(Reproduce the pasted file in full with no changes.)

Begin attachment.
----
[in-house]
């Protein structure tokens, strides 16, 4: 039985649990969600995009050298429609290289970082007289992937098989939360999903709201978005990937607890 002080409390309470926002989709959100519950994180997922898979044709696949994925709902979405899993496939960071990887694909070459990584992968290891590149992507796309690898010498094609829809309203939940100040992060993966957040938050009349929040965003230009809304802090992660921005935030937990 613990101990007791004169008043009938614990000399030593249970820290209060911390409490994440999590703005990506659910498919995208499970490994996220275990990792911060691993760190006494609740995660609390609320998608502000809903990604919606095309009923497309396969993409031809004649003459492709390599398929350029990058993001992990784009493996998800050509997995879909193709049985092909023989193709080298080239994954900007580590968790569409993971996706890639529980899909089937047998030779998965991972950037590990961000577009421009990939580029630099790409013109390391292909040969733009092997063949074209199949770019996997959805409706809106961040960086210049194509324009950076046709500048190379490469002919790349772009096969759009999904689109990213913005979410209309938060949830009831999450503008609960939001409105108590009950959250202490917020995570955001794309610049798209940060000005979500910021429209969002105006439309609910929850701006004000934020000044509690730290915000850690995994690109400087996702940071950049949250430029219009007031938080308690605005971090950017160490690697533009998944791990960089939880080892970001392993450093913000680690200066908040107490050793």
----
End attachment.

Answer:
[in-house]
């Protein structure tokens, strides 16, 4: 039985649990969600995009050298429609290289970082007289992937098989939360999903709201978005990937607890 002080409390309470926002989709959100519950994180997922898979044709696949994925709902979405899993496939960071990887694909070459990584992968290891590149992507796309690898010498094609829809309203939940100040992060993966957040938050009349929040965003230009809304802090992660921005935030937990 613990101990007791004169008043009938614990000399030593249970820290209060911390409490994440999590703005990506659910498919995208499970490994996220275990990792911060691993760190006494609740995660609390609320998608502000809903990604919606095309009923497309396969993409031809004649003459492709390599398929350029990058993001992990784009493996998800050509997995879909193709049985092909023989193709080298080239994954900007580590968790569409993971996706890639529980899909089937047998030779998965991972950037590990961000577009421009990939580029630099790409013109390391292909040969733009092997063949074209199949770019996997959805409706809106961040960086210049194509324009950076046709500048190379490469002919790349772009096969759009999904689109990213913005979410209309938060949830009831999450503008609960939001409105108590009950959250202490917020995570955001794309610049798209940060000005979500910021429209969002105006439309609910929850701006004000934020000044509690730290915000850690995994690109400087996702940071950049949250430029219009007031938080308690605005971090950017160490690697533009998944791990960089939880080892970001392993450093913000680690200066908040107490050793």